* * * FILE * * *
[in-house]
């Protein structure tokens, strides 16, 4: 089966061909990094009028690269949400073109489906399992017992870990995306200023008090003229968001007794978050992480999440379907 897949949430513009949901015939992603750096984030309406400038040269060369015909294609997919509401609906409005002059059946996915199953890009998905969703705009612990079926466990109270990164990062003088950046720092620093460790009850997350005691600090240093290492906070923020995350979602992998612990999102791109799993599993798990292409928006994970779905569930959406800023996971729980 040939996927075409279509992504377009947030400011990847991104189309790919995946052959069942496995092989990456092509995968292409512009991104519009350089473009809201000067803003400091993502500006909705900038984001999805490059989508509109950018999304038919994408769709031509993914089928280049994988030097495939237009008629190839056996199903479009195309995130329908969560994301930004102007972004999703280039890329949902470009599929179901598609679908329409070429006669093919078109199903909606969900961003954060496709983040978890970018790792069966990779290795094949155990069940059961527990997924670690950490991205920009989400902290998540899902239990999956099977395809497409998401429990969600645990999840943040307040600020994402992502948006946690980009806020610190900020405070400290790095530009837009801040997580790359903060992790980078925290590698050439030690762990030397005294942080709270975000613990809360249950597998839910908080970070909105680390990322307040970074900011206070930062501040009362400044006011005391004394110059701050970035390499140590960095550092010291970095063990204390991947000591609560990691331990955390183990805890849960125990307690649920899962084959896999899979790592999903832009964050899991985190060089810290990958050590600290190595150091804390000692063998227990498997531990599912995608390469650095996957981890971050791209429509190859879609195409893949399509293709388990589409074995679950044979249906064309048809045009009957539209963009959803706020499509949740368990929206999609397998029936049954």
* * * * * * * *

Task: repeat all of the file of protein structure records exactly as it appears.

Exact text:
[in-house]
């Protein structure tokens, strides 16, 4: 089966061909990094009028690269949400073109489906399992017992870990995306200023008090003229968001007794978050992480999440379907 897949949430513009949901015939992603750096984030309406400038040269060369015909294609997919509401609906409005002059059946996915199953890009998905969703705009612990079926466990109270990164990062003088950046720092620093460790009850997350005691600090240093290492906070923020995350979602992998612990999102791109799993599993798990292409928006994970779905569930959406800023996971729980 040939996927075409279509992504377009947030400011990847991104189309790919995946052959069942496995092989990456092509995968292409512009991104519009350089473009809201000067803003400091993502500006909705900038984001999805490059989508509109950018999304038919994408769709031509993914089928280049994988030097495939237009008629190839056996199903479009195309995130329908969560994301930004102007972004999703280039890329949902470009599929179901598609679908329409070429006669093919078109199903909606969900961003954060496709983040978890970018790792069966990779290795094949155990069940059961527990997924670690950490991205920009989400902290998540899902239990999956099977395809497409998401429990969600645990999840943040307040600020994402992502948006946690980009806020610190900020405070400290790095530009837009801040997580790359903060992790980078925290590698050439030690762990030397005294942080709270975000613990809360249950597998839910908080970070909105680390990322307040970074900011206070930062501040009362400044006011005391004394110059701050970035390499140590960095550092010291970095063990204390991947000591609560990691331990955390183990805890849960125990307690649920899962084959896999899979790592999903832009964050899991985190060089810290990958050590600290190595150091804390000692063998227990498997531990599912995608390469650095996957981890971050791209429509190859879609195409893949399509293709388990589409074995679950044979249906064309048809045009009957539209963009959803706020499509949740368990929206999609397998029936049954």